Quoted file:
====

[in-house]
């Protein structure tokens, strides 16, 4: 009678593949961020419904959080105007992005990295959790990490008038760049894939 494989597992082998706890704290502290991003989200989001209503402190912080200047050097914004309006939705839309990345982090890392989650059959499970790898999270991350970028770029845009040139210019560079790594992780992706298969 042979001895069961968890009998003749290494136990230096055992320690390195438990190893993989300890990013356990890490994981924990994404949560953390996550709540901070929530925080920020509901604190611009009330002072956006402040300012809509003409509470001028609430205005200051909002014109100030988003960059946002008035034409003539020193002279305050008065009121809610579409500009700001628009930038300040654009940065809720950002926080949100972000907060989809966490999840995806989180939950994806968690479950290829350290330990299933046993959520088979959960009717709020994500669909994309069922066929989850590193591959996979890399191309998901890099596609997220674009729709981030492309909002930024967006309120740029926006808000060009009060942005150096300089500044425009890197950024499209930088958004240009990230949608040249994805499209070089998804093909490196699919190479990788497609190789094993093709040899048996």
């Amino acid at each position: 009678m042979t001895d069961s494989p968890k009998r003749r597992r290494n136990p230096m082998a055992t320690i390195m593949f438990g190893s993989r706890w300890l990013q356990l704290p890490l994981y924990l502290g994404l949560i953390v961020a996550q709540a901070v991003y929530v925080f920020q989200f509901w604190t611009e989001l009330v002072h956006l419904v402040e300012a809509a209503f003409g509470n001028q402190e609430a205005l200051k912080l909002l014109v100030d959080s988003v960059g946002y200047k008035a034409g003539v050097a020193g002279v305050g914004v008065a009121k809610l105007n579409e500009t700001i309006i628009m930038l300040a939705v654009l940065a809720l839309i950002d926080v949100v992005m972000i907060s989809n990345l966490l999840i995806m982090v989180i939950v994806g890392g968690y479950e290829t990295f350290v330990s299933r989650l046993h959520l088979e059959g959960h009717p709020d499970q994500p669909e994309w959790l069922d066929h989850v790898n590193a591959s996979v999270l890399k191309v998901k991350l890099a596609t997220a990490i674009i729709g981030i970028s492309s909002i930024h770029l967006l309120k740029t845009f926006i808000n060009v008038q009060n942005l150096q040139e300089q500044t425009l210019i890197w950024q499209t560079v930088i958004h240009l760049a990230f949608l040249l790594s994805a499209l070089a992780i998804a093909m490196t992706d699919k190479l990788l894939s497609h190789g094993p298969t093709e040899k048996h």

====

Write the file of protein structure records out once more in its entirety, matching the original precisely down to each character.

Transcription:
[in-house]
């Protein structure tokens, strides 16, 4: 009678593949961020419904959080105007992005990295959790990490008038760049894939 494989597992082998706890704290502290991003989200989001209503402190912080200047050097914004309006939705839309990345982090890392989650059959499970790898999270991350970028770029845009040139210019560079790594992780992706298969 042979001895069961968890009998003749290494136990230096055992320690390195438990190893993989300890990013356990890490994981924990994404949560953390996550709540901070929530925080920020509901604190611009009330002072956006402040300012809509003409509470001028609430205005200051909002014109100030988003960059946002008035034409003539020193002279305050008065009121809610579409500009700001628009930038300040654009940065809720950002926080949100972000907060989809966490999840995806989180939950994806968690479950290829350290330990299933046993959520088979959960009717709020994500669909994309069922066929989850590193591959996979890399191309998901890099596609997220674009729709981030492309909002930024967006309120740029926006808000060009009060942005150096300089500044425009890197950024499209930088958004240009990230949608040249994805499209070089998804093909490196699919190479990788497609190789094993093709040899048996």
């Amino acid at each position: 009678m042979t001895d069961s494989p968890k009998r003749r597992r290494n136990p230096m082998a055992t320690i390195m593949f438990g190893s993989r706890w300890l990013q356990l704290p890490l994981y924990l502290g994404l949560i953390v961020a996550q709540a901070v991003y929530v925080f920020q989200f509901w604190t611009e989001l009330v002072h956006l419904v402040e300012a809509a209503f003409g509470n001028q402190e609430a205005l200051k912080l909002l014109v100030d959080s988003v960059g946002y200047k008035a034409g003539v050097a020193g002279v305050g914004v008065a009121k809610l105007n579409e500009t700001i309006i628009m930038l300040a939705v654009l940065a809720l839309i950002d926080v949100v992005m972000i907060s989809n990345l966490l999840i995806m982090v989180i939950v994806g890392g968690y479950e290829t990295f350290v330990s299933r989650l046993h959520l088979e059959g959960h009717p709020d499970q994500p669909e994309w959790l069922d066929h989850v790898n590193a591959s996979v999270l890399k191309v998901k991350l890099a596609t997220a990490i674009i729709g981030i970028s492309s909002i930024h770029l967006l309120k740029t845009f926006i808000n060009v008038q009060n942005l150096q040139e300089q500044t425009l210019i890197w950024q499209t560079v930088i958004h240009l760049a990230f949608l040249l790594s994805a499209l070089a992780i998804a093909m490196t992706d699919k190479l990788l894939s497609h190789g094993p298969t093709e040899k048996h």